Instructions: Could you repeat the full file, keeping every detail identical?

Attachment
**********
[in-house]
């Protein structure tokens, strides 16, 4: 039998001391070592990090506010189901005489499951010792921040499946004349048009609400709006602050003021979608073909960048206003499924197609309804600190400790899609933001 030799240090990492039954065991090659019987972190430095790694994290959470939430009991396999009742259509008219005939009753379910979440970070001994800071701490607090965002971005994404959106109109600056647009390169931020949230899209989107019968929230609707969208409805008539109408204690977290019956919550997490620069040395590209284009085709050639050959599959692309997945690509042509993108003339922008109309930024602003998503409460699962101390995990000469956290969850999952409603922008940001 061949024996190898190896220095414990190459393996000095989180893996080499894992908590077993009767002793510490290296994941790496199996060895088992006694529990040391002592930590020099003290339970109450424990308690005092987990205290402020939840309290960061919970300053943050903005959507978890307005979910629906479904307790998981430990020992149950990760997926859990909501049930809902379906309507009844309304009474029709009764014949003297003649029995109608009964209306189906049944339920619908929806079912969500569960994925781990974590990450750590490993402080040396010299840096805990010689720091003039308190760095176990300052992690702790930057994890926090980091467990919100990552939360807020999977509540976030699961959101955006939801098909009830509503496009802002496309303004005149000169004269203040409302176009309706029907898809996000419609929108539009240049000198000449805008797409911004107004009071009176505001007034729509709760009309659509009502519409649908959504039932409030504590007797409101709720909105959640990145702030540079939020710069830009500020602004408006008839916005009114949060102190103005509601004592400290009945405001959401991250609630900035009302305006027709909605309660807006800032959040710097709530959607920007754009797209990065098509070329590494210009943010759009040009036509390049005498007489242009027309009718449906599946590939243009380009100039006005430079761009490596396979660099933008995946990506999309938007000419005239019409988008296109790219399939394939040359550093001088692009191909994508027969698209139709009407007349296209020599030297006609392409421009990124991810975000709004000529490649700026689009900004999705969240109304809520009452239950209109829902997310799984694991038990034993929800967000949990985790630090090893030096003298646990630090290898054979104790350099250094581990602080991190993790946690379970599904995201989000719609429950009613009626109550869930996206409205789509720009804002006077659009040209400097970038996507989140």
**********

[in-house]
């Protein structure tokens, strides 16, 4: 039998001391070592990090506010189901005489499951010792921040499946004349048009609400709006602050003021979608073909960048206003499924197609309804600190400790899609933001 030799240090990492039954065991090659019987972190430095790694994290959470939430009991396999009742259509008219005939009753379910979440970070001994800071701490607090965002971005994404959106109109600056647009390169931020949230899209989107019968929230609707969208409805008539109408204690977290019956919550997490620069040395590209284009085709050639050959599959692309997945690509042509993108003339922008109309930024602003998503409460699962101390995990000469956290969850999952409603922008940001 061949024996190898190896220095414990190459393996000095989180893996080499894992908590077993009767002793510490290296994941790496199996060895088992006694529990040391002592930590020099003290339970109450424990308690005092987990205290402020939840309290960061919970300053943050903005959507978890307005979910629906479904307790998981430990020992149950990760997926859990909501049930809902379906309507009844309304009474029709009764014949003297003649029995109608009964209306189906049944339920619908929806079912969500569960994925781990974590990450750590490993402080040396010299840096805990010689720091003039308190760095176990300052992690702790930057994890926090980091467990919100990552939360807020999977509540976030699961959101955006939801098909009830509503496009802002496309303004005149000169004269203040409302176009309706029907898809996000419609929108539009240049000198000449805008797409911004107004009071009176505001007034729509709760009309659509009502519409649908959504039932409030504590007797409101709720909105959640990145702030540079939020710069830009500020602004408006008839916005009114949060102190103005509601004592400290009945405001959401991250609630900035009302305006027709909605309660807006800032959040710097709530959607920007754009797209990065098509070329590494210009943010759009040009036509390049005498007489242009027309009718449906599946590939243009380009100039006005430079761009490596396979660099933008995946990506999309938007000419005239019409988008296109790219399939394939040359550093001088692009191909994508027969698209139709009407007349296209020599030297006609392409421009990124991810975000709004000529490649700026689009900004999705969240109304809520009452239950209109829902997310799984694991038990034993929800967000949990985790630090090893030096003298646990630090290898054979104790350099250094581990602080991190993790946690379970599904995201989000719609429950009613009626109550869930996206409205789509720009804002006077659009040209400097970038996507989140």